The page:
Inter-vehicle and intra-vehicle security
There are essentially two major domains across which information security concerns need to be addressed. We can term these as either ‘inter-vehicle’ and ‘intra-vehicle’ or, respectively, ‘external’ and ‘internal’. Both domains tend to regard a vehicle’s information system as a single entity, although in practice it is likely to consist of many detached components.
The internal domain concentrates on the ability of in-vehicle components to resist local attacks. By ‘local’, we mean attacks that are not typically launched by communication to and from the external ports of various in-car components (although this is not exclusively the case). They include physical attacks upon the various embodiments of the IT components (both invasive and non-invasive), and attacks on the interfaces between trusted components within the vehicle itself. API attacks also fall into this category, where they involve the exploitation of interfaces between components inside a vehicle.
By contrast, the external domain concentrates on connections between in-vehicle components and entities beyond it. It is concerned with possible attack vectors that involve the exploitation of protocol flaws, either at the network layer or the application layer. An example of an external attack would be the use of a protocol flaw to send a fake hazard message that appears to come from a roadside beacon but is actually from the attacker’s home network. Also covered under the external domain are denial-of-service attacks over network interfaces.
A key difference between the strategies that can be used to combat internal and external attacks lies in the different standards that apply in each domain. Specifically, external domain security relies on hardening the protocols used by a vehicle to communicate with other entities. These protocols must be agreed upon on a cross-industry basis, and therefore, work to ensure their integrity must be based at the same high and broad level. Securing the internal aspects of a vehicular system involves design decisions that are within the scope of an individual vehicle manufacturer to make. This article describes an intra-vehicle information security framework, and therefore focuses on the latter internal domain.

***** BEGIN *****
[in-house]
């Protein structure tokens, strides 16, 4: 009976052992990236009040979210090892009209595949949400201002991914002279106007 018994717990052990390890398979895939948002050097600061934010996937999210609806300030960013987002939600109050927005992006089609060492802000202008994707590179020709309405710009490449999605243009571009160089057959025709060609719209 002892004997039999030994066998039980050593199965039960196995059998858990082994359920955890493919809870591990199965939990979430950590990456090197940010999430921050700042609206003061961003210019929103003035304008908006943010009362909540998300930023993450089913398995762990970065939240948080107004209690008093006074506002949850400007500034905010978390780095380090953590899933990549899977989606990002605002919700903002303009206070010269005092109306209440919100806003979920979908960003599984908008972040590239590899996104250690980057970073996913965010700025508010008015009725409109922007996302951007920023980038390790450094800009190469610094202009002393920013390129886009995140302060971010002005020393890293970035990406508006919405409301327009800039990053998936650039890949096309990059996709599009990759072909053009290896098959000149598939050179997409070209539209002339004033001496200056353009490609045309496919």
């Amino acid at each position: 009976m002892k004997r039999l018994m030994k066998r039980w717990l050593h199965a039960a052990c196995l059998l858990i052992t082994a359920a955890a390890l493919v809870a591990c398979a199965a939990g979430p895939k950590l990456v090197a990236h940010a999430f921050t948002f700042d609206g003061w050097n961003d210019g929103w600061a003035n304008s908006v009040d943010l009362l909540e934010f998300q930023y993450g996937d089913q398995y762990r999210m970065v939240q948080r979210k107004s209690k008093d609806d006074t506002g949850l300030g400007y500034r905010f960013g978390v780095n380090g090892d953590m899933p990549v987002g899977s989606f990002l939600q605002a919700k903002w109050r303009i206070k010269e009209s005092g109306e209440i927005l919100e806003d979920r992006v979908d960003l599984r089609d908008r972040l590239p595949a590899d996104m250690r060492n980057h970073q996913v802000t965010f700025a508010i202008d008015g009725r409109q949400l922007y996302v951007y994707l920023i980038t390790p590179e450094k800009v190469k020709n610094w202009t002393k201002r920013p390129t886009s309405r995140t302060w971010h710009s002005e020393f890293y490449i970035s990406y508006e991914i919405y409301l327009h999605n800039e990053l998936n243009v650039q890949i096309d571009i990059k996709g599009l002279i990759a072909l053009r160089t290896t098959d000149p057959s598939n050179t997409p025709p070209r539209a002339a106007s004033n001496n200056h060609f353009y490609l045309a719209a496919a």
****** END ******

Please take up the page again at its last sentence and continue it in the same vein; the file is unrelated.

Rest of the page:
To help secure the vehicular information system within the internal domain, we propose a strategy based on the use of a toolbox (Figure 1). It contains several discrete functions and well-defined APIs, and seeks to relieve client applications from the need to address security concerns involved with the applications, as much as is feasible. The tools provide functions that also help to secure the client-side modules of the car-to-car and car-to-infrastructure systems.